It seems that many of us fitness enthusiasts are under the impression that salt (or sodium) is a bad thing. We have been told time and time again that it is responsible for weight gain, water retention and high blood pressure. Therefore, many of us avoid it like the plague.
However, salt is essential for the body to function and has a surprising array of health benefits, especially for those of us who put a lot of effort into training. The truth is that for healthy, normal individuals not diagnosed with a health condition like hypertension, salt is beneficial.
Why Do You Need Sodium?
Salt is an electrolyte. Electrolytes are responsible for carrying electrical impulses throughout the body, allowing it to function properly. Electrolytes also trigger the thirst mechanism, which causes us to consume adequate amounts of water. Salt prevents cramping of the muscles and stimulates muscle contraction.
Other benefits of salt are that it helps to keep vitamins and minerals in the bloodstream and stimulates the adrenal glands. Did you know that salt also plays an important role in digestion? From the time food touches your tongue, salt plays a role in not only the taste of your food, but also the breaking down of your food.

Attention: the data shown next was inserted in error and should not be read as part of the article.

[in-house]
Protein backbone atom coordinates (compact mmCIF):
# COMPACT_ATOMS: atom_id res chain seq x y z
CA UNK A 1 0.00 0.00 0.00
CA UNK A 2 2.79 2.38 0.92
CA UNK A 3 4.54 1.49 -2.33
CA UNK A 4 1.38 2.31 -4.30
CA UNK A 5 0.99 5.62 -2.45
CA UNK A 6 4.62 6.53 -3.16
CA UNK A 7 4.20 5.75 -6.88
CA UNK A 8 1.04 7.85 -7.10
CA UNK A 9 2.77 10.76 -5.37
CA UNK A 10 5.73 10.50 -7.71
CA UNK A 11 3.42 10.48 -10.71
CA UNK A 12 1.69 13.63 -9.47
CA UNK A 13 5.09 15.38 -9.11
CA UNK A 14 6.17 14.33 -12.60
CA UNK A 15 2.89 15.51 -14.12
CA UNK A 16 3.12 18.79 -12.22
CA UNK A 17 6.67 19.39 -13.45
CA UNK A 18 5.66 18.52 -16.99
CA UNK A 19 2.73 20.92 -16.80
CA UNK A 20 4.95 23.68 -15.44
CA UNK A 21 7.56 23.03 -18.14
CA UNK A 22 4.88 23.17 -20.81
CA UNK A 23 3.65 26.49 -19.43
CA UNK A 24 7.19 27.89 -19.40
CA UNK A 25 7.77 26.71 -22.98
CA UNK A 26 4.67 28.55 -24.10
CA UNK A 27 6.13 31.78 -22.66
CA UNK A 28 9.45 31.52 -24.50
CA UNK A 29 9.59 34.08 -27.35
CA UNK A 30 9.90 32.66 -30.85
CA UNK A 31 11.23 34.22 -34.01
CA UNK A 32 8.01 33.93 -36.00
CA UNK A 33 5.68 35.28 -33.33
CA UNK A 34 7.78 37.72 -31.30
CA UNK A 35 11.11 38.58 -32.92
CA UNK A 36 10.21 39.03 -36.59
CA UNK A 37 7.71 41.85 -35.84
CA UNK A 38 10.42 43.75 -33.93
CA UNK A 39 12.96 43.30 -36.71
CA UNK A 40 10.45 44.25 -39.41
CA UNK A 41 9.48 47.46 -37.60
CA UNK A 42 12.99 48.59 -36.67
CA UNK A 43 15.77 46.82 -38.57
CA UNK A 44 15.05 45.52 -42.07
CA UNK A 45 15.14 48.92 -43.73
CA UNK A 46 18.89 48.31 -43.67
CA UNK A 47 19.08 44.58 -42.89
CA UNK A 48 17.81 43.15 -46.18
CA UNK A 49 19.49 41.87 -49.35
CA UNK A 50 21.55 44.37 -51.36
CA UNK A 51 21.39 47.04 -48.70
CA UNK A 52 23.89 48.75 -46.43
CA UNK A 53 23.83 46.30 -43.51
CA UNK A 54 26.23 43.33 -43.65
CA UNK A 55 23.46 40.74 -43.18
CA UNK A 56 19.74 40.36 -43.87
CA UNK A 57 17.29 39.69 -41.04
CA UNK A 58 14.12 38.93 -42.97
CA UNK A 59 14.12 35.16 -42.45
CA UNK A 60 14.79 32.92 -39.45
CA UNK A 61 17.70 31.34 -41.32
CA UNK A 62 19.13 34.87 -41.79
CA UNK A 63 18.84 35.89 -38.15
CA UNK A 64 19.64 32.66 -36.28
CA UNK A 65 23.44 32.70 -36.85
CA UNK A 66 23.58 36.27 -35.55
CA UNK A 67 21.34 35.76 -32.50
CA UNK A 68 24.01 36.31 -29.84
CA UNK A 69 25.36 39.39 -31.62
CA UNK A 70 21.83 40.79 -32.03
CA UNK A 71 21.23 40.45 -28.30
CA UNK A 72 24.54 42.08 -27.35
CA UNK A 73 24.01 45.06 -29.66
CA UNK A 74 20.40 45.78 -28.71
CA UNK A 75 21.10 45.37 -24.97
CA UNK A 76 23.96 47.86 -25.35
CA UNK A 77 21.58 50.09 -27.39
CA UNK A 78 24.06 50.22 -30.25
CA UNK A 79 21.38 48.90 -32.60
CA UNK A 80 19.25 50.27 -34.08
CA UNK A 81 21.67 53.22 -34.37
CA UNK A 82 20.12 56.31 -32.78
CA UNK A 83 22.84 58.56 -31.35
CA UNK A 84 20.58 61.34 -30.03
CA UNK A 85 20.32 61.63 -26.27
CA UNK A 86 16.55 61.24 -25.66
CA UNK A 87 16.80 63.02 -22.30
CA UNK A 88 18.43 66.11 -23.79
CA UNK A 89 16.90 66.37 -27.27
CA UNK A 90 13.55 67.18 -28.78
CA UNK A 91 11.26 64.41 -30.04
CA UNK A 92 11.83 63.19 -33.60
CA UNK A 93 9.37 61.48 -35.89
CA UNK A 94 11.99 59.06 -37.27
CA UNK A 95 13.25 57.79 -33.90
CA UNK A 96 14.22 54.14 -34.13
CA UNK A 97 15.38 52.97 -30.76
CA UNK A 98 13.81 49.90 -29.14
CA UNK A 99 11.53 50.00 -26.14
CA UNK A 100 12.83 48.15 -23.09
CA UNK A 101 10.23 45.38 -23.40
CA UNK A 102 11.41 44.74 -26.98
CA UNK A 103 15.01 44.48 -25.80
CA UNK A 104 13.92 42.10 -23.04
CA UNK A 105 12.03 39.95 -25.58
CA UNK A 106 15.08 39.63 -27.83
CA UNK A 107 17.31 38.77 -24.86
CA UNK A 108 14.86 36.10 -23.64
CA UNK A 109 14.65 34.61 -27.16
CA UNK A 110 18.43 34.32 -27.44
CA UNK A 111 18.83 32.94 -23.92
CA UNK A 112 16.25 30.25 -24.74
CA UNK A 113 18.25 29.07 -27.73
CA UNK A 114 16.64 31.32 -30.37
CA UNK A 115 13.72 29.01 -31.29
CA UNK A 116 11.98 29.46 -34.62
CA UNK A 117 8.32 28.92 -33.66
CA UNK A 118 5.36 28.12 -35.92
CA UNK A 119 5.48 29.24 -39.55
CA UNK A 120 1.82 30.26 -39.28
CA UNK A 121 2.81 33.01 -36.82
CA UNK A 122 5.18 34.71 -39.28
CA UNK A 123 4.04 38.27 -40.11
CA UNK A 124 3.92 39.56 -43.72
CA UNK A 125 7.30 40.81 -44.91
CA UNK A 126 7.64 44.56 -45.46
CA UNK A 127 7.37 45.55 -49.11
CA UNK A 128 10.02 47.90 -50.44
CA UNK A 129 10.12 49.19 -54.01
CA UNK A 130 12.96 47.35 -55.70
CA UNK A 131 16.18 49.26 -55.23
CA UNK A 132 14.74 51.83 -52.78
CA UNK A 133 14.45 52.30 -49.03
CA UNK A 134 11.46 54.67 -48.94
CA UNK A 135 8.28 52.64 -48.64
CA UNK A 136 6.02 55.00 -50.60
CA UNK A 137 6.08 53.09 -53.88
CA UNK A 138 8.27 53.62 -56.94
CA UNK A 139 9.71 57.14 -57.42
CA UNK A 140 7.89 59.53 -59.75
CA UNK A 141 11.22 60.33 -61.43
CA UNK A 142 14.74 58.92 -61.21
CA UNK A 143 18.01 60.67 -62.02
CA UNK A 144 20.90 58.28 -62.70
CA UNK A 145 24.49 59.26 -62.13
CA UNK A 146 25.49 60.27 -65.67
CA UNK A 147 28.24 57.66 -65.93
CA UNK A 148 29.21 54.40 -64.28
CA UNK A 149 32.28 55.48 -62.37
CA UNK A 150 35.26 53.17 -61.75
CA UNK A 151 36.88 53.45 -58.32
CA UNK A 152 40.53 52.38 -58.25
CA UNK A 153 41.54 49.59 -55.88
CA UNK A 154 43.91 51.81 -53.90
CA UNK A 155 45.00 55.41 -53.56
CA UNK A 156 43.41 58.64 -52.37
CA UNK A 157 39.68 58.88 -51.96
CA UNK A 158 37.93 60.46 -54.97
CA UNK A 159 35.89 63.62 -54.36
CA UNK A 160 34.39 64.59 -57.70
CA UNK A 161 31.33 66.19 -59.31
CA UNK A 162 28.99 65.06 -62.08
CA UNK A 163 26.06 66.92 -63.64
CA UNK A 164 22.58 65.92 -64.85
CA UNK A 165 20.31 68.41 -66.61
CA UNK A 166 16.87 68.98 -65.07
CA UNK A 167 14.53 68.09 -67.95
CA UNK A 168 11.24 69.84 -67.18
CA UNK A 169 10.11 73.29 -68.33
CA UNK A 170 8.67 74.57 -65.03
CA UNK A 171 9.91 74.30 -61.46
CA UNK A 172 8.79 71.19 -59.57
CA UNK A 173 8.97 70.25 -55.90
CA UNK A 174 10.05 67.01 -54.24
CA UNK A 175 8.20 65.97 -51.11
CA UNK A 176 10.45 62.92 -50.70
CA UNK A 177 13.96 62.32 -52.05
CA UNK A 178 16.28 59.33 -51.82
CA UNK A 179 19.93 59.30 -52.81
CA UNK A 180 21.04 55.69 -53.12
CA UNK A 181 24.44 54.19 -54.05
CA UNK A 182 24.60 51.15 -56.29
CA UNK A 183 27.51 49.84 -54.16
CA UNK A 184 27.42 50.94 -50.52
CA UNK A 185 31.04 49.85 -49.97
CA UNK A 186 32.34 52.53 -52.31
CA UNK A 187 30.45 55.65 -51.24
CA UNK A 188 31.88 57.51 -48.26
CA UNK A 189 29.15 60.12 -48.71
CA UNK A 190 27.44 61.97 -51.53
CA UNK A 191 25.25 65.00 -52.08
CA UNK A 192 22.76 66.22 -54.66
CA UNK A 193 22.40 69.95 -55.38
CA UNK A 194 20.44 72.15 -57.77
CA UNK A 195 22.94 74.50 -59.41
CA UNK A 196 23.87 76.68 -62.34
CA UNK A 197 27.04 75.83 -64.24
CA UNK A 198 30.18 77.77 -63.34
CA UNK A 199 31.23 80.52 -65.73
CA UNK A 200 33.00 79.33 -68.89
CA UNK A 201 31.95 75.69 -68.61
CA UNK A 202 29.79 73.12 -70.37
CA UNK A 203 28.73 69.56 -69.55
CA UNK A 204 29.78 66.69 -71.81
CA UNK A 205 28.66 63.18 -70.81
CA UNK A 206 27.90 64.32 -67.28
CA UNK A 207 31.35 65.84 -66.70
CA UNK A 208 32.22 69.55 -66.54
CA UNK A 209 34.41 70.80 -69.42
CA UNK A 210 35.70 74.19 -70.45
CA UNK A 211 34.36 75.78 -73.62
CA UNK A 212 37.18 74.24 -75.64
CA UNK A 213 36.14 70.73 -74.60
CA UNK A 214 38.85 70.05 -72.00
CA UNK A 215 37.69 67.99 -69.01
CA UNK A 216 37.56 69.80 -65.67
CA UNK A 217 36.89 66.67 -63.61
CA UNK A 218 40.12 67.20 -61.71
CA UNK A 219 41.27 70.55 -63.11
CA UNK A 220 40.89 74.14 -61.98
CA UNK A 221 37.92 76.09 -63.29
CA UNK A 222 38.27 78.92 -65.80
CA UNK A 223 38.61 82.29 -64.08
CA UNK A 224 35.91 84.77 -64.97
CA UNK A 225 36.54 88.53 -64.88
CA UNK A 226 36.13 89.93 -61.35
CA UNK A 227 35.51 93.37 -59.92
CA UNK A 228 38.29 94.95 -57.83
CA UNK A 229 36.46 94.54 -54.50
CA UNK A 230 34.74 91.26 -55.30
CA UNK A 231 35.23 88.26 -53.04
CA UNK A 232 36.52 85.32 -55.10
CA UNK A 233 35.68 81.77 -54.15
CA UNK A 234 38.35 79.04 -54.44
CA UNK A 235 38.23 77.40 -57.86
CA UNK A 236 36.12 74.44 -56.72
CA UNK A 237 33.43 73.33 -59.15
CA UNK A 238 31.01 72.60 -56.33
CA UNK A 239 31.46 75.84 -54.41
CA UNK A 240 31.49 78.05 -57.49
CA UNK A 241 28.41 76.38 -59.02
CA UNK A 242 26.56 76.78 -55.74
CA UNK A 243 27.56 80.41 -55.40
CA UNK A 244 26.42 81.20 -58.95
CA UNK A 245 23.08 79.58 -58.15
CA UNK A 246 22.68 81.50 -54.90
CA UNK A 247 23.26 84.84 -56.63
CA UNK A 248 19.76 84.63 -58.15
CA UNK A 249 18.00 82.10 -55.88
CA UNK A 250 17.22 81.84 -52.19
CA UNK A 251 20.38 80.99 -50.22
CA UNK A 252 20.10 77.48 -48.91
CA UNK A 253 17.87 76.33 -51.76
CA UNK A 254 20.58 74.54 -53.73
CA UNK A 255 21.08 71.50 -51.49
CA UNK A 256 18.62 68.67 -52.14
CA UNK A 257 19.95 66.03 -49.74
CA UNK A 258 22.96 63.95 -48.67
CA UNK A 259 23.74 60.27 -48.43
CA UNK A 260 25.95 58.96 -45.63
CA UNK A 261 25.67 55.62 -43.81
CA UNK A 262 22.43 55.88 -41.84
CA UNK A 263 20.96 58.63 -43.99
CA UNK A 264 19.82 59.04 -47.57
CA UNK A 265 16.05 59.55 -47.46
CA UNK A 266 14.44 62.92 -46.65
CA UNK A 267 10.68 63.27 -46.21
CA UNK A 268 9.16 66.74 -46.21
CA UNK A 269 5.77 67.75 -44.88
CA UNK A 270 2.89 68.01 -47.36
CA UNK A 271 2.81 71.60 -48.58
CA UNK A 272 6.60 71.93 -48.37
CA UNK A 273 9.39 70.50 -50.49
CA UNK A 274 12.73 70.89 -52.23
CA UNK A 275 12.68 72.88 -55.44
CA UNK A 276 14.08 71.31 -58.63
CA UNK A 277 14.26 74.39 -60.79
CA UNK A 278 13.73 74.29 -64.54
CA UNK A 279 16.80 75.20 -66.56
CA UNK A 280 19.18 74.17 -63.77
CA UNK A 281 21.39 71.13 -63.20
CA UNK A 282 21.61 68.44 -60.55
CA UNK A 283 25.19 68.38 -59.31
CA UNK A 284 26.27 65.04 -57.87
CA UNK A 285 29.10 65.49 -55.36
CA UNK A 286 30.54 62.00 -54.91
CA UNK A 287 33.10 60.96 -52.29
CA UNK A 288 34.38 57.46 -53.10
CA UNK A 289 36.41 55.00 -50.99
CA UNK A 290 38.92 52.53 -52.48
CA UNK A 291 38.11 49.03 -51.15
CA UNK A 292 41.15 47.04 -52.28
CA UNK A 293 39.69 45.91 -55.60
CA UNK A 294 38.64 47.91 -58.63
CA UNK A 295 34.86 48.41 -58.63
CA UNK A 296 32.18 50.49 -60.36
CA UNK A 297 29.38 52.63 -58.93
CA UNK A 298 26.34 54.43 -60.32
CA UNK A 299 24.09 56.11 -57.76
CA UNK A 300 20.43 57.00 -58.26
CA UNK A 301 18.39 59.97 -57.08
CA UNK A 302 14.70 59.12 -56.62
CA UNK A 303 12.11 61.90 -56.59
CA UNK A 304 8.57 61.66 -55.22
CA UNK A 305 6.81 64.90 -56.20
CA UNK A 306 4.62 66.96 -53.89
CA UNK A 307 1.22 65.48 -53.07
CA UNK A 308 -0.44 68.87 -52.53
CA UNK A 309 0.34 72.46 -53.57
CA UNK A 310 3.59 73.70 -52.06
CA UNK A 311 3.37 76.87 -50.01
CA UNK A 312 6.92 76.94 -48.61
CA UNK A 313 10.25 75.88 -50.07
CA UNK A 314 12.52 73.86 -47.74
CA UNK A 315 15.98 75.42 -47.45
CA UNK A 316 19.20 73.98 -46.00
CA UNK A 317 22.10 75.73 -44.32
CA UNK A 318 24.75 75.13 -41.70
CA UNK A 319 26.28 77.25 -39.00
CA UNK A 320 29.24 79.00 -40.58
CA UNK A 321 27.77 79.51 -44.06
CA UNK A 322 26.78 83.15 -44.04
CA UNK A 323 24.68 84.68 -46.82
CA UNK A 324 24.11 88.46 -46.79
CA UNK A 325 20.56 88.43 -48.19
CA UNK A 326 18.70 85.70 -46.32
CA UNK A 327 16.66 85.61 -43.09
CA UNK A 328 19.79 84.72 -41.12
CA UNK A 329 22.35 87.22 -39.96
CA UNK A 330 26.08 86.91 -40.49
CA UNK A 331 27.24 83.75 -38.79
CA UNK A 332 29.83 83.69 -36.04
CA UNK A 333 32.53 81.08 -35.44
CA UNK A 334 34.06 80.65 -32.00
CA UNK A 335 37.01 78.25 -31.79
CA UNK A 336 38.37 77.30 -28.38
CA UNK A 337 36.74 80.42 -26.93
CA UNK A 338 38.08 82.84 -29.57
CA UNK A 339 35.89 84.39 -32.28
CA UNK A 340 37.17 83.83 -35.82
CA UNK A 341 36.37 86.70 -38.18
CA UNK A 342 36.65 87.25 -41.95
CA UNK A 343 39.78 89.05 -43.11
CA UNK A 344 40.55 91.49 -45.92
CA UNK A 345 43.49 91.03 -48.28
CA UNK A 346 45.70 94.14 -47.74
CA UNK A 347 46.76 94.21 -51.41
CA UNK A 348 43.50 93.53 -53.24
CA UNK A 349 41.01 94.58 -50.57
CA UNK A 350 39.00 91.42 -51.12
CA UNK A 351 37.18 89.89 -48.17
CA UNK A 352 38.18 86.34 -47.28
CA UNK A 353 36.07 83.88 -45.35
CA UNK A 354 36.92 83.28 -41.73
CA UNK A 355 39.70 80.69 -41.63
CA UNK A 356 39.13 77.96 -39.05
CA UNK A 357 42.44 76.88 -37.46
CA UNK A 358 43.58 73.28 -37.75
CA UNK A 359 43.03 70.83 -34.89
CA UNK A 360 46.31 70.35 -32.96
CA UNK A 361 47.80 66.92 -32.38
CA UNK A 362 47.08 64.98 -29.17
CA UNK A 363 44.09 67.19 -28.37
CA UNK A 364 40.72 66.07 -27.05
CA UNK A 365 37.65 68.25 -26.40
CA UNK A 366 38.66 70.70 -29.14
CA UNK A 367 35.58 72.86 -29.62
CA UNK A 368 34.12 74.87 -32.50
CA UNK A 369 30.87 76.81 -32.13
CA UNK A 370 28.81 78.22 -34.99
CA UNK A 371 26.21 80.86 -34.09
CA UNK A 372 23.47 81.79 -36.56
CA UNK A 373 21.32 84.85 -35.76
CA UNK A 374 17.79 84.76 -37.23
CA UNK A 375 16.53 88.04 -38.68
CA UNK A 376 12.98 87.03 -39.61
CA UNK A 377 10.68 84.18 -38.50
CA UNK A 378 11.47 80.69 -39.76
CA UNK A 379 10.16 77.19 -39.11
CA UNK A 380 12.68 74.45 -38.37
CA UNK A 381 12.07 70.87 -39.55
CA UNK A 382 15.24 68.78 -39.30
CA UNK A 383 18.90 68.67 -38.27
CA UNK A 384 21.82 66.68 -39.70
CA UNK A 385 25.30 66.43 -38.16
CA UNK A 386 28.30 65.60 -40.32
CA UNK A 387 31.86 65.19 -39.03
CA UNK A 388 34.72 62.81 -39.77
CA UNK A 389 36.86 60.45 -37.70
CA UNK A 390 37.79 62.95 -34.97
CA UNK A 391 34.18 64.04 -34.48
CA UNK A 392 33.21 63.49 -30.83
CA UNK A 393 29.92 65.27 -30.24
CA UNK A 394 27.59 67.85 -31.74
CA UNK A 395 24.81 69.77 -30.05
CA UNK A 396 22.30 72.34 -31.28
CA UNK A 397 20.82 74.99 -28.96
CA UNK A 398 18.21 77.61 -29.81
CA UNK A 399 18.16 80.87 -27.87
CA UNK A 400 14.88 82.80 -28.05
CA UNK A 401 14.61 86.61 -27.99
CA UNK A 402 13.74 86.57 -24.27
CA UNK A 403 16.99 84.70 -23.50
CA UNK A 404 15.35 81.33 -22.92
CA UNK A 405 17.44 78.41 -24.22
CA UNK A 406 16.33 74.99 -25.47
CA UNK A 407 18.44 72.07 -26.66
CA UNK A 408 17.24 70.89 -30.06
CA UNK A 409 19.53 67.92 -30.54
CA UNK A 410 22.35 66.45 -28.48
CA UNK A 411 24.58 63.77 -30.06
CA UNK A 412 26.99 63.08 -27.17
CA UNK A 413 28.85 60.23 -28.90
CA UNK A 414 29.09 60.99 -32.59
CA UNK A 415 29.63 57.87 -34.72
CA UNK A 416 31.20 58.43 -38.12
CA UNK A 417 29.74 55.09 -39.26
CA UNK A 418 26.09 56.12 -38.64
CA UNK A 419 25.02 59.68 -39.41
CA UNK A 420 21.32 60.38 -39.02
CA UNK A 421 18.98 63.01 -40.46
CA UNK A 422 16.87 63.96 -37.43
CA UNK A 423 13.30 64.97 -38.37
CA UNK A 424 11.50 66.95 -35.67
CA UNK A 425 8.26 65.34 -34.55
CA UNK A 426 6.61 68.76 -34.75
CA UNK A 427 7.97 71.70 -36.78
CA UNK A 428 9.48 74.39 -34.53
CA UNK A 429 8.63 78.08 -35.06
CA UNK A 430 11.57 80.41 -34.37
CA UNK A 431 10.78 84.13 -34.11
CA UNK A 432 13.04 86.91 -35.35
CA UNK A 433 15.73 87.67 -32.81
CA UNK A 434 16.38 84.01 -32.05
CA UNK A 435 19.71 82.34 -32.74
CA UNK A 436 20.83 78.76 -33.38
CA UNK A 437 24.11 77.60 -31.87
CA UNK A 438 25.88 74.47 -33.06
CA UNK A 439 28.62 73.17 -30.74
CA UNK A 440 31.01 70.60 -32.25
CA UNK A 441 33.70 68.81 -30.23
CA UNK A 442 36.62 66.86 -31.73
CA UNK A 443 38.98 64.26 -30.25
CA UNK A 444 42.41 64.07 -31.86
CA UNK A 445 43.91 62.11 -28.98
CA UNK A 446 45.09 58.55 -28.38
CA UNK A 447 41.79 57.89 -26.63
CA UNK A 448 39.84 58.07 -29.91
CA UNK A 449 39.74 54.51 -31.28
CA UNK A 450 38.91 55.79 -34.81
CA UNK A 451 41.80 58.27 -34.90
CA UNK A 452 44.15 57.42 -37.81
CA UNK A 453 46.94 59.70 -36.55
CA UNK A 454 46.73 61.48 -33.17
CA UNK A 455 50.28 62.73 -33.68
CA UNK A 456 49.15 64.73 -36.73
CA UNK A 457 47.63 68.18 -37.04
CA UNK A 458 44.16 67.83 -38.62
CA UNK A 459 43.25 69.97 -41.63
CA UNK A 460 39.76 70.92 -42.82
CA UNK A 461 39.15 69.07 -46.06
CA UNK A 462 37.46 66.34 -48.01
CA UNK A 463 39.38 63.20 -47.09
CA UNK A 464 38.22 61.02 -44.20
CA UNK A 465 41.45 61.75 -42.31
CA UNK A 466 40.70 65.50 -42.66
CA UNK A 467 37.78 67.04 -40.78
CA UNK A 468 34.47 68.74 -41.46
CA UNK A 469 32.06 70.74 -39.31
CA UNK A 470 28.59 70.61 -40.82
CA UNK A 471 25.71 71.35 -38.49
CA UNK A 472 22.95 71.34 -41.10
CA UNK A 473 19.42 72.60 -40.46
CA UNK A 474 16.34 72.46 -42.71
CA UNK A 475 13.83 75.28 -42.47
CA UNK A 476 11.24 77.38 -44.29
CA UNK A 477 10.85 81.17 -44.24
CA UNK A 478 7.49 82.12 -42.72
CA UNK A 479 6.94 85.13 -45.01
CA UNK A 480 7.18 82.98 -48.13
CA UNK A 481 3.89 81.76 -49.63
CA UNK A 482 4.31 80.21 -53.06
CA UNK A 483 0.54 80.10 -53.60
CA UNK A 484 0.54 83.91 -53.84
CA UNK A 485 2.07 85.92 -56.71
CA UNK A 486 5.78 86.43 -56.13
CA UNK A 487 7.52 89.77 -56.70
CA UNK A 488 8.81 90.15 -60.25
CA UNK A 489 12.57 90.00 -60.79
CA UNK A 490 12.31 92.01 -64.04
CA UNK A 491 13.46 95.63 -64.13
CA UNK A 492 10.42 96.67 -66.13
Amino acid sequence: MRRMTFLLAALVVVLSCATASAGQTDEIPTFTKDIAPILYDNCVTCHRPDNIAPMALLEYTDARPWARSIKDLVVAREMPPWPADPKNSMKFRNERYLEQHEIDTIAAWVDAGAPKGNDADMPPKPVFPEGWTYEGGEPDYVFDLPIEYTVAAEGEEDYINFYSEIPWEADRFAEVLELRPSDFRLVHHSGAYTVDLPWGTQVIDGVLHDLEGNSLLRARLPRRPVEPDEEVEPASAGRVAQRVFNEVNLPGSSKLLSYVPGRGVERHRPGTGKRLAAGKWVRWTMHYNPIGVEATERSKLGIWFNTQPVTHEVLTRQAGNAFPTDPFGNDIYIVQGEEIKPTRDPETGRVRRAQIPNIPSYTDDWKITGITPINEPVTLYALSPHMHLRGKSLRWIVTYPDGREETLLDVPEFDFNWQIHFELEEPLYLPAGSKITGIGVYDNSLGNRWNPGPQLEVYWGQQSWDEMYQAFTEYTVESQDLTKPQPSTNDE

Shake It or Leave It?
As with everything in life, moderation is key. Excess amounts of sodium can lead to hypertension or excessive water retention. Healthy individuals without conditions requiring a low sodium diet should aim for around 1500 – 3000 milligrams of sodium per day. The more intensely you train, the more you will need, as sodium is lost through sweat. (Note: Recommended sodium intake varies across health organizations.)
If you are consuming mostly natural, unprocessed whole foods, it is likely that you are not consuming enough sodium. If you suspect you are not getting enough sodium, consider adding a little sea salt into your diet. If you consume a lot of processed foods, protein powders and protein bars, you may be getting sufficient sodium. Take a look at your diet and assess your approximate daily consumption.
Consequences of Too Little Sodium
On the flip side, not having enough sodium (hyponatremia) can lead to health concerns. Specifically, electrolyte imbalance can cause you to suffer from malnourishment, dehydration, shock (from having too low of blood pressure) and stroke. The risks of electrolyte imbalance are heightened in hot temperatures and in situations when you will excessively sweat.